Monthly Archives: January 2008

Exit Interviews

I had some interesting inputs from one of the earlier blogs about reference calls. Most of them – including people from HR department – seem to think that the standard process of checking references (asking the candidate for referees) is probably not very effective. Emboldened by that, I thought I would like to put forward one more question I had. This time it is around when an employee leaves. There is this thing called exit interview that happens. I myself had to give a couple in my life.

This has made even less sense to me than reference calls. For one thing, I doubt that an employee is very unbiased in giving opinions before leaving. Either he/she left under duress – in which case, all inputs are going to be overly negative. Or he/she found a great opportunity in which case, most likely, responses are going to be – by and large positive so as not to burn any bridges.

In any case, even if the opinions are on the mark, I would rather get inputs from people who have decided to duke it out in the company than somebody who has decided to part ways. There is nothing wrong in parting ways (you have to look after quite a few things in your life including your career, family etc) but seeking organizational inputs from such a person is less interesting to me.

There was an article I read about a month back in the Wall Street journal. I forgot the name of the company – or what they even called the process they had adopted. But the essence of the process was instead of interviewing candidates “why are you leaving?”, they regularly interview existing employees “why are you staying”. Jarring at first as a concept – it gets to the heart of what we as organizational leaders need to understand. What are the careabouts of an employee and where do stand on them?

I say jarring because I think it is easy for us to say why we are leaving (we have gone thru a thorough process in our minds and with our families before we made the decision – and also chose what will be the public explanation of the decision 🙂 ) but if somebody walked up and asked “why do you stay” – answering it would be interesting, to say the least. I am sure the usual ones “great work” “great team” will roll out of our tongues almost immediately. In reality, we do not regularly sit back and debate with ourselves “why do we stay”. Most of the days in my career, I stayed because I was too busy to even think about not staying. And it was comfortable not to keep questioning why am I doing what I am doing 🙂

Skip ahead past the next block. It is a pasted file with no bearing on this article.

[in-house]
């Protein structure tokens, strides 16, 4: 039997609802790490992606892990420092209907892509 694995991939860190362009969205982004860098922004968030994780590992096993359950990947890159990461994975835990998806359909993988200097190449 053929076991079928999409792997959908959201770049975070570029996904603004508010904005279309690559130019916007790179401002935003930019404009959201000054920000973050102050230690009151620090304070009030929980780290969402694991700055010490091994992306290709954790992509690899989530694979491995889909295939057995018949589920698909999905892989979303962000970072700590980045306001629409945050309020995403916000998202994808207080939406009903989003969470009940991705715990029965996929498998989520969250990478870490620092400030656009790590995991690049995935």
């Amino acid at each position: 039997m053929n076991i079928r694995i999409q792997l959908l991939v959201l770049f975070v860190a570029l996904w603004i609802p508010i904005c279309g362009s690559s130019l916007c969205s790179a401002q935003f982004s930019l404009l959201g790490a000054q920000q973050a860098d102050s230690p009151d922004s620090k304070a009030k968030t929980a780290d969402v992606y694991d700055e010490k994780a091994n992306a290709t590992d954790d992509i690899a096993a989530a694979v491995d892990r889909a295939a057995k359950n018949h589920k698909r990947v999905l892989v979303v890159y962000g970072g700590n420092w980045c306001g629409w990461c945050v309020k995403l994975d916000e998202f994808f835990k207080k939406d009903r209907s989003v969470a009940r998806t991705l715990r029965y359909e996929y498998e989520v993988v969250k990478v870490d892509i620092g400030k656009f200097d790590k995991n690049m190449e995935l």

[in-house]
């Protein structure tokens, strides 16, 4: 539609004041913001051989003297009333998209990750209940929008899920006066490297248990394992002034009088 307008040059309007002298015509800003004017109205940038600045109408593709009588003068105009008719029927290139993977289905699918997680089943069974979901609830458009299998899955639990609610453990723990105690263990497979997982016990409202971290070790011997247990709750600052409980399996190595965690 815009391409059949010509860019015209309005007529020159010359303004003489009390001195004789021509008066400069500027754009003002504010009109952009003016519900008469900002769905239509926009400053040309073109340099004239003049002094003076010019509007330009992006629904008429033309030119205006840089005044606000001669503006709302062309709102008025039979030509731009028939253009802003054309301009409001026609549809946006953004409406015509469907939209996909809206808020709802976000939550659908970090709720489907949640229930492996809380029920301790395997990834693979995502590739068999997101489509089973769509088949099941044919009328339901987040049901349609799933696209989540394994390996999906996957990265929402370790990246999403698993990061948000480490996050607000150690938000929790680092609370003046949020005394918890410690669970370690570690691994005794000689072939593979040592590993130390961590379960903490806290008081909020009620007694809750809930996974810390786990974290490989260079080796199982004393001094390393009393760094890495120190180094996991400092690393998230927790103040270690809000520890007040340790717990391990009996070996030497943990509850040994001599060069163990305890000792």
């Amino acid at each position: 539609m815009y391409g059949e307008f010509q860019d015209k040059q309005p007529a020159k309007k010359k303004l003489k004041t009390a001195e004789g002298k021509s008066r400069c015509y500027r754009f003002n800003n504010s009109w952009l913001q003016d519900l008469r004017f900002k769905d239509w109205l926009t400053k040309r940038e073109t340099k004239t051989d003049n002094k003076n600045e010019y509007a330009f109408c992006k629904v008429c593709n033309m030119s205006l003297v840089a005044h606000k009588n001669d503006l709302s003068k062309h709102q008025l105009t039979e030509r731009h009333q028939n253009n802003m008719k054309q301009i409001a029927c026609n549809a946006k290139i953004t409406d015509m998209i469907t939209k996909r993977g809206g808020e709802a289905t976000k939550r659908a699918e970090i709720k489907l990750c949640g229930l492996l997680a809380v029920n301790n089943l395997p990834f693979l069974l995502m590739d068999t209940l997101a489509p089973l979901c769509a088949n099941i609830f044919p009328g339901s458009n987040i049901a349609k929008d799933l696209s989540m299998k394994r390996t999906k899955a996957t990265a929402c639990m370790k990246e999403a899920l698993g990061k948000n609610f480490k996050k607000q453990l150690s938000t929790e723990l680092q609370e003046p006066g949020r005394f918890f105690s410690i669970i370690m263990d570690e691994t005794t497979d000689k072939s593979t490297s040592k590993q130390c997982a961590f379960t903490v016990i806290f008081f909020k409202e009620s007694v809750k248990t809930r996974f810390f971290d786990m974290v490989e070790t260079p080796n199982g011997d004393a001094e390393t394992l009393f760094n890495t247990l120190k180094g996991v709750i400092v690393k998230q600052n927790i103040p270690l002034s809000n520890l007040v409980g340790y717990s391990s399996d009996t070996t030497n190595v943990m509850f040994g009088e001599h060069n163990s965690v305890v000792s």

But I think regular introspection lets us understand who we are and what really gets us going. Then we can really help ourselves and our managers and our organization to see how to create opportunities where we will be self-actualized. It forces us to realize that keeping ourselves motivated and challenged is more of our individual responsibility than the manager’s or the company’s.

In any case, anybody care to throw some light on what could be some upside of doing exit interview? As always, looking to learn from your experiences.

Rajib